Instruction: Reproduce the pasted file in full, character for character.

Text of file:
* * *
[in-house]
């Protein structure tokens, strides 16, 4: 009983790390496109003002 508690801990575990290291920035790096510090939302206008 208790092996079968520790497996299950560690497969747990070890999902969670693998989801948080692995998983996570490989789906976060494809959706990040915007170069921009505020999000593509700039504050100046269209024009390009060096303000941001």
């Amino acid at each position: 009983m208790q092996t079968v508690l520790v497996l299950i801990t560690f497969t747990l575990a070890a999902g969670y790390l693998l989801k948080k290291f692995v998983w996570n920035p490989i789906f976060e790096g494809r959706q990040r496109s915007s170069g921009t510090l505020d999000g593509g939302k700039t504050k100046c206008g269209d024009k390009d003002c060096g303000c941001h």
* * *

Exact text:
[in-house]
């Protein structure tokens, strides 16, 4: 009983790390496109003002 508690801990575990290291920035790096510090939302206008 208790092996079968520790497996299950560690497969747990070890999902969670693998989801948080692995998983996570490989789906976060494809959706990040915007170069921009505020999000593509700039504050100046269209024009390009060096303000941001």
């Amino acid at each position: 009983m208790q092996t079968v508690l520790v497996l299950i801990t560690f497969t747990l575990a070890a999902g969670y790390l693998l989801k948080k290291f692995v998983w996570n920035p490989i789906f976060e790096g494809r959706q990040r496109s915007s170069g921009t510090l505020d999000g593509g939302k700039t504050k100046c206008g269209d024009k390009d003002c060096g303000c941001h």